By Vanessa Packer
Photography By Sasha Israel
“REALLY BEAUTIFUL, SUPER FRESH, DELICIOUS FOOD THAT HAPPENS TO BE HEALTHY,” is how Marissa Lippert explains the cuisine ethos behind her beloved West Village restaurant Nourish Kitchen and Table. The rotating menu at Nourish focuses on vegetable and fruit forward dishes with an emphasis on seasonality. “Balance is really what we speak to here. Seasonal, local, and really beautiful food. Those are elements of Nourish, as well as the authenticity of food which I think sometimes gets lost in our everyday lives,” Lippert continues. Their solid take-away business as expanded with their line of customizable cleanses. Lippert has applied her background as a dietician to creating a personalized approach to sustainable diet change. In addition, their shop now includes a curated selection of artisan flatware, handmade dishes and bowls, and organic natural beauty products. With plates piled high with their signature kale salad, feasting on their rainbow cruditè and house-made beet dip, we sat down to discuss more of what goes into keeping New Yorkers truly nourished.
How did the idea for Nourish Kitchen and Table come about?
From years of working with private nutrition clients and considering what was lacking in the market and what they wanted to eat. I wanted to create a place for quick, healthy take-away. I saw a niche in the market in terms of the kind of food I wanted to eat, and what I felt was missing. It evolved from there.
What did you want to eat?
Really beautiful, super fresh, delicious food that happens to be healthy. I happen to eat out a lot, as most New Yorkers do, and I also love to cook at home. When I eat out, I don’t limit myself to anything on the menu, but I’m conscious of portion sizes. We try to inform in some way here. It’s been really great to hear back from people that eat here once a day, or multiple times a day, tell us how energized and good they feel from our food. They feel nourished. I love when I have guys in here, and they comment on how they will only eat vegetables here at Nourish. We have a lot of vegetable and fruit forward dishes which are elements I really spoke to in my practice as a dietician. I think it’s important to frame your meals around fruits and vegetables, and then everything else you can fit around them on a plate. Balance is really what we speak to here. Seasonal, local, and really beautiful food. Those are elements of Nourish, as well as the authenticity of food which I think sometimes gets lost in our everyday lives.
Nourish does customizable cleanses, how does that work?
It speaks to my background as a dietician. My background is working with clients one-on-one and really fine tuning all the details of their lifestyle and eating habits. I work closely with each client on our cleanse, so it’s a unique mix of personalized meals as well as nutrition counseling. We offer 3-day, week-long and month-long cleanse packages that include beautiful fresh meals made here at Nourish, designed specifically to meet individual goals, and delivered to your doorstep. Our cleanse brings together my expertise in that fine tuning, as well as the client’s progress around our food and the psychological side of things. Often times, people come see me and it’s more like eating therapy. It’s sustained habit change if you are trying to eat healthier, trying to lose weight, trying to eat for a healthy pregnancy or you are running a marathon. How do you do it so it fits into your lifestyle? Our cleanse is not meant to be a quick fix. People can use it like that, but the way you feel afterward is that you feel satiated, you aren’t dying of hunger or recovering from headaches because you’ve been on five juices a day. Our shortest term cleanse is 3 days, and that can act as a reset button. Aiding digestion, and honing your hunger levels so you can check back in with yourself, and connect to what your stomach is telling your brain. Your body should be telling you at intervals how you are feeling, and your digestion should be working like a machine. That’s when you know that stuff is working properly. You can see it in your skin and your hair.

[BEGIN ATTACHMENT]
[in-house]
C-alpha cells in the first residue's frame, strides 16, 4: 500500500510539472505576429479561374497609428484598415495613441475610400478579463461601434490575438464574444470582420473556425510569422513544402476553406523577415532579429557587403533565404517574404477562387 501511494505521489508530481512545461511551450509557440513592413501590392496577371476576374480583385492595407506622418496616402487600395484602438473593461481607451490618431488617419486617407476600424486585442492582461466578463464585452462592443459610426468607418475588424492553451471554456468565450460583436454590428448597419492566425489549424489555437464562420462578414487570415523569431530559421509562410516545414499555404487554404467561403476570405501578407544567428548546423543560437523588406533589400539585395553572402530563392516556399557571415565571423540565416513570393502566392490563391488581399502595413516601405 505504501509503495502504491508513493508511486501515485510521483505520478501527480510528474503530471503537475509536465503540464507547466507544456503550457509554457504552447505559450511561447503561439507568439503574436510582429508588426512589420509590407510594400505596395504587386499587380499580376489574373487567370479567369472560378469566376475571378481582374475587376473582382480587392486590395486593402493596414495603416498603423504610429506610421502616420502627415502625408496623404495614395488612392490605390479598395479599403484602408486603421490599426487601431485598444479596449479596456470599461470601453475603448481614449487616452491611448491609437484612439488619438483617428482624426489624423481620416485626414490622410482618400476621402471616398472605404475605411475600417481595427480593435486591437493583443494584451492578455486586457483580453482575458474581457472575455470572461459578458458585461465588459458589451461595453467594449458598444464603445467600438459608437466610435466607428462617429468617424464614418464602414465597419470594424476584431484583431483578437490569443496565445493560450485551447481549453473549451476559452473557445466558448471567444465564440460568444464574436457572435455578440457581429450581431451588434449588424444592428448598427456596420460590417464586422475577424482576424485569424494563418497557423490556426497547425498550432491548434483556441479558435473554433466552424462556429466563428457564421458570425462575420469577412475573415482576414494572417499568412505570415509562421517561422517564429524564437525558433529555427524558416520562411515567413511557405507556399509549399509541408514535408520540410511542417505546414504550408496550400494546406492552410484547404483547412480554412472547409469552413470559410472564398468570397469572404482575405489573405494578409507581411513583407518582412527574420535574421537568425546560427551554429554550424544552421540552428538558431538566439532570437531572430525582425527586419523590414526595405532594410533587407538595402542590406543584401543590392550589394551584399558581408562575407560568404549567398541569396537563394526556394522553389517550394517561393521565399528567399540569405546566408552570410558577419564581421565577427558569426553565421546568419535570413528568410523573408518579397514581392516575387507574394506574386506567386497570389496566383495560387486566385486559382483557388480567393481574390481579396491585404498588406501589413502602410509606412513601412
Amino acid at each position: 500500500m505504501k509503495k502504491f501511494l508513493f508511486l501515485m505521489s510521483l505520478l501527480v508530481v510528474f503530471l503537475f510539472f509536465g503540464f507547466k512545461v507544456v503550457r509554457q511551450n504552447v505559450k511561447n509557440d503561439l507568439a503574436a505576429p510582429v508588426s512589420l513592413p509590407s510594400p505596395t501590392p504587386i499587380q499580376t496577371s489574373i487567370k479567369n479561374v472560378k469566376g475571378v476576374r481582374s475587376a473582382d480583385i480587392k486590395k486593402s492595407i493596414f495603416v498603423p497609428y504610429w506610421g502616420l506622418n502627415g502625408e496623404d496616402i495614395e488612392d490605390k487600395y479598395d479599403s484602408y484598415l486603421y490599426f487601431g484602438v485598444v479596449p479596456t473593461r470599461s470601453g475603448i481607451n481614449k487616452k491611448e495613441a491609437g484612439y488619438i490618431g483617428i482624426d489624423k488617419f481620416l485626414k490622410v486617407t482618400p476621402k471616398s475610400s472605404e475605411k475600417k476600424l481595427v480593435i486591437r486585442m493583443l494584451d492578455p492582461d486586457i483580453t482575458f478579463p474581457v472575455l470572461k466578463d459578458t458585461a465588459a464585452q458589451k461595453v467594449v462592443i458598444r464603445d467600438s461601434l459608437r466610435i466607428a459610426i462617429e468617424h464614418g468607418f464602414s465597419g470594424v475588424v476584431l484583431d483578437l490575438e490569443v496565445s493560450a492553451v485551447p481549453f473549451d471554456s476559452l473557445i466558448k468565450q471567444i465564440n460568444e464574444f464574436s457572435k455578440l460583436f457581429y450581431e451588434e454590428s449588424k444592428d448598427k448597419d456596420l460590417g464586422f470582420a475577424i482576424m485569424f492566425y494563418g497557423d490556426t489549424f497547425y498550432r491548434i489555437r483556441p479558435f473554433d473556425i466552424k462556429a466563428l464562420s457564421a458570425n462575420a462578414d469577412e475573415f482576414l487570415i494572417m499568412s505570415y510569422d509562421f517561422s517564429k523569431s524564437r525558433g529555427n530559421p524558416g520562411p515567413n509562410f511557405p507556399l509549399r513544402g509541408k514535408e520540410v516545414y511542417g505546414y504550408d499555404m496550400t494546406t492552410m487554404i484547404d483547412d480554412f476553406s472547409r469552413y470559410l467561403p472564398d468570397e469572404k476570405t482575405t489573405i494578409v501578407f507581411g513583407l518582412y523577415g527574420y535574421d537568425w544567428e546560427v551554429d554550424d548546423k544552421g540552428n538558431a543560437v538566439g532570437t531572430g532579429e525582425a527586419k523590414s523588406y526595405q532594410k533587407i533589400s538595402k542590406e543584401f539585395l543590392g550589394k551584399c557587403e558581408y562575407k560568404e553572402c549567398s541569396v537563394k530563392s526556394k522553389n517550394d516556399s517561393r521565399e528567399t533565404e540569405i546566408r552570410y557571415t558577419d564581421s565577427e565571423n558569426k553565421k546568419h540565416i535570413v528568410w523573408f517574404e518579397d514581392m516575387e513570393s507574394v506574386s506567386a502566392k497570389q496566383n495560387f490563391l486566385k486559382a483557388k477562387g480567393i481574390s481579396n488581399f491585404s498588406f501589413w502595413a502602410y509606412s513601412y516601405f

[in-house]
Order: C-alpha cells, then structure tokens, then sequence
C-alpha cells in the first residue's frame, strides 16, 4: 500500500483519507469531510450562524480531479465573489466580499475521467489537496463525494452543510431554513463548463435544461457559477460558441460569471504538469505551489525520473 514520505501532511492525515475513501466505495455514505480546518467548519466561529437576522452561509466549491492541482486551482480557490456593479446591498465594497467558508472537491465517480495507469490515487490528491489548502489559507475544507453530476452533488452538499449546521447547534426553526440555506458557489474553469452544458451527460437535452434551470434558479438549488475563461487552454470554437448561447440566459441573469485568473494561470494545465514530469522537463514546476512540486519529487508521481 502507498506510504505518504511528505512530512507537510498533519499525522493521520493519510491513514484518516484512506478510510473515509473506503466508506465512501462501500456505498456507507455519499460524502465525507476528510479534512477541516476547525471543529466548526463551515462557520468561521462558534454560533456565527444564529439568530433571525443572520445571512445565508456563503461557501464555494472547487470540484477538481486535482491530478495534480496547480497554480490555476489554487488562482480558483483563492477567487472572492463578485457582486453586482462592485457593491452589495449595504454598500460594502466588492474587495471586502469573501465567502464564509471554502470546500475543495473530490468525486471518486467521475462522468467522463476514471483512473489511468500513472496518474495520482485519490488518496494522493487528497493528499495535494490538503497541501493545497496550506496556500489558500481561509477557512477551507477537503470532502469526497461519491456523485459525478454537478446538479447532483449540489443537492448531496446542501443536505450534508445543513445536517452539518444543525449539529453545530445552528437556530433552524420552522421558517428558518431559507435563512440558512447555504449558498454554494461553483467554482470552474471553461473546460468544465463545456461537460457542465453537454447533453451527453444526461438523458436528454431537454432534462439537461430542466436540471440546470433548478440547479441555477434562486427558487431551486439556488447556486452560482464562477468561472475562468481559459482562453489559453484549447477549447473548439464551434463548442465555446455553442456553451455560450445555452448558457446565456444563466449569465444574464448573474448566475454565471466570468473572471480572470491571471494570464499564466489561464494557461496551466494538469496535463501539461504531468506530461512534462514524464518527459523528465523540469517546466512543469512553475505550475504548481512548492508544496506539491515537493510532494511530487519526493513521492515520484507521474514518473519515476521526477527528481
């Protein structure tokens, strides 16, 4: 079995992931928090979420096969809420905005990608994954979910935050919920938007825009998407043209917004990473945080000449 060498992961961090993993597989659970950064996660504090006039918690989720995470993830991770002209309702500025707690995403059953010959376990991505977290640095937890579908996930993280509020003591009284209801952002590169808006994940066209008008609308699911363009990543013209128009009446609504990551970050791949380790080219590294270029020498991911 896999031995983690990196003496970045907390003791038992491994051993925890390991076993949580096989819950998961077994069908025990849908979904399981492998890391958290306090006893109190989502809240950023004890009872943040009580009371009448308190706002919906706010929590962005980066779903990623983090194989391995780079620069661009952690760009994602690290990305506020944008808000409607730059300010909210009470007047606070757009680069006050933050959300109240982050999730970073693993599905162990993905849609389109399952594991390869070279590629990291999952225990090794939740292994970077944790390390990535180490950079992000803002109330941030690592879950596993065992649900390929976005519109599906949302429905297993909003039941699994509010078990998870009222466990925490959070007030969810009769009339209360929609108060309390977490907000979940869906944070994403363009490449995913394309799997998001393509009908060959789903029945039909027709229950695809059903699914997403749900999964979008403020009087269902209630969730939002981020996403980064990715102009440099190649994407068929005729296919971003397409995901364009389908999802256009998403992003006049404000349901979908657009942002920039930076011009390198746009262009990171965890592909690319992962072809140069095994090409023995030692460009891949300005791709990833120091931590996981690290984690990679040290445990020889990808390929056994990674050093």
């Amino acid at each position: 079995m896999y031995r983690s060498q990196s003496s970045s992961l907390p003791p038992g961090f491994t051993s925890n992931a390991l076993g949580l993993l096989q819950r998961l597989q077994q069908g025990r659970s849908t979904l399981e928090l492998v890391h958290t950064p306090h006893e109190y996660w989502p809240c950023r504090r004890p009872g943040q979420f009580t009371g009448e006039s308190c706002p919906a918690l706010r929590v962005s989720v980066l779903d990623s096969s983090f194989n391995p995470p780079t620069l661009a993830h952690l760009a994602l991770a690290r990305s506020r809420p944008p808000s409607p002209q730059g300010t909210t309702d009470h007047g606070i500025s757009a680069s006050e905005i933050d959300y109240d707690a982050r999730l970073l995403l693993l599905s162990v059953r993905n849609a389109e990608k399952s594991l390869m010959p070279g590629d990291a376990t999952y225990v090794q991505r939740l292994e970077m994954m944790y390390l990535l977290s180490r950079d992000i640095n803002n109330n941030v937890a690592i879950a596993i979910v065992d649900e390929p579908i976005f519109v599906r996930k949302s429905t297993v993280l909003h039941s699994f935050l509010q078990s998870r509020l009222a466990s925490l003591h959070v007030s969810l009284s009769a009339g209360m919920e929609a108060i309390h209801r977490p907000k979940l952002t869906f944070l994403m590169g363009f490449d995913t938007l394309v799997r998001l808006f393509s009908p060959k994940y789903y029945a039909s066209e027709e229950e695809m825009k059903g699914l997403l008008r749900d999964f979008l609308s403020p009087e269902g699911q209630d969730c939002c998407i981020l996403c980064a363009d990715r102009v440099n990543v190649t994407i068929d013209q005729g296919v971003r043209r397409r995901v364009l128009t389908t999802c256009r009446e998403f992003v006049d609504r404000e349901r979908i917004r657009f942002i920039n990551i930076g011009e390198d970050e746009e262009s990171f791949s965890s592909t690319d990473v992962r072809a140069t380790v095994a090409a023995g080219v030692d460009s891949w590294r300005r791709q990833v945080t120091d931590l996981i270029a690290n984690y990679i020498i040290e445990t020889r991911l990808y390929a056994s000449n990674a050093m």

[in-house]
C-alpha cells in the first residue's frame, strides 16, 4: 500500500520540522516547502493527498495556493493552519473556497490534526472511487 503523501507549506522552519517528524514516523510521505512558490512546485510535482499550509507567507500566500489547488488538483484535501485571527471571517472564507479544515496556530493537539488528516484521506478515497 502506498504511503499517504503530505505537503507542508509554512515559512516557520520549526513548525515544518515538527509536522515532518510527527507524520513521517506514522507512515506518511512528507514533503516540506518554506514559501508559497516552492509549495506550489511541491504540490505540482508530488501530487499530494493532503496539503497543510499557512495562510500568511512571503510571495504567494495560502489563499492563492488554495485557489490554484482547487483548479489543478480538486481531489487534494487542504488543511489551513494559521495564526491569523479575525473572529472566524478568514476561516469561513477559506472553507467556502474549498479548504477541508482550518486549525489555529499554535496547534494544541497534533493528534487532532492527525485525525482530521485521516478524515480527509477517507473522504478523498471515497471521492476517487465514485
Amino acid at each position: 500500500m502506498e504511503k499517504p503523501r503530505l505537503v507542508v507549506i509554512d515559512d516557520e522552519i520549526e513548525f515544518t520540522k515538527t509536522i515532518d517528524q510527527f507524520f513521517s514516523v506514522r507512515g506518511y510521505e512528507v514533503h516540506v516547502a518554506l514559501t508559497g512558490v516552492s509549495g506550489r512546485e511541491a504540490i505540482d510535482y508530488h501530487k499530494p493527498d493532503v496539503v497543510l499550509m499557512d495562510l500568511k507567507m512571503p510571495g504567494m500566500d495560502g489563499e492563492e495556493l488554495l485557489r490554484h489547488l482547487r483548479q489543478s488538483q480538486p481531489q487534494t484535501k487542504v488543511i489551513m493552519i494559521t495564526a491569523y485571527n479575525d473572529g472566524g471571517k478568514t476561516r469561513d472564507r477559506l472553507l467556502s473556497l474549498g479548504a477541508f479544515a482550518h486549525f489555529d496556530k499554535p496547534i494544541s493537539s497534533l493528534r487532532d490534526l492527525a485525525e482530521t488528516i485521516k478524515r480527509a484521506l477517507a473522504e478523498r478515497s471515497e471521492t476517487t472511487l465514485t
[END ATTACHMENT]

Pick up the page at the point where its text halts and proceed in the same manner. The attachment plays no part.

Do you have three tips that people can introduce into their diet from square one?
Water, first of all. Drink more of it. Fifty percent or more of what you put into your body each day should be from fruits and vegetables. Yes, I’m dead serious. Portions are really key and too often overlooked. Most of us eat at least 15-20% more than we need to. When you are eating properly and you are eating lots of fruits and vegetables you fill up faster off of less. Not being afraid of food, enjoying it, and adjusting your meals around actually enjoying the food you eat.
What does a typical day look like on the cleanse?
We usually incorporate one juice. Everyone is different, but for an average client that isn’t juicing we’ll do a piece of frittata for breakfast or a chia-pina, which is our chia pot with pineapple and coconut. Usually, I’ll incorporate a mid-morning juice. Our green juice is our signature juice. It’s spinach, celery, grapefruit, pineapple, mint and jalapeño. Lunch could be a salad with protein on top, vegan or not, and a small grain salad on the side. A snack like the beet dip and cruditè or apples and almond butter, or artisan cheese and sliced fruit, something like that. Dinner would be often times pared down a little bit. Protein, roasted vegetables and a side salad. I find that for women that are active and looking to clean things up a bit, centering your lunch as the most energizing meal of the day, with the complex carbs that you will utilize throughout the day, puts you in a position to have a light dinner where roasted vegetables could be the center, because you are not ravenous.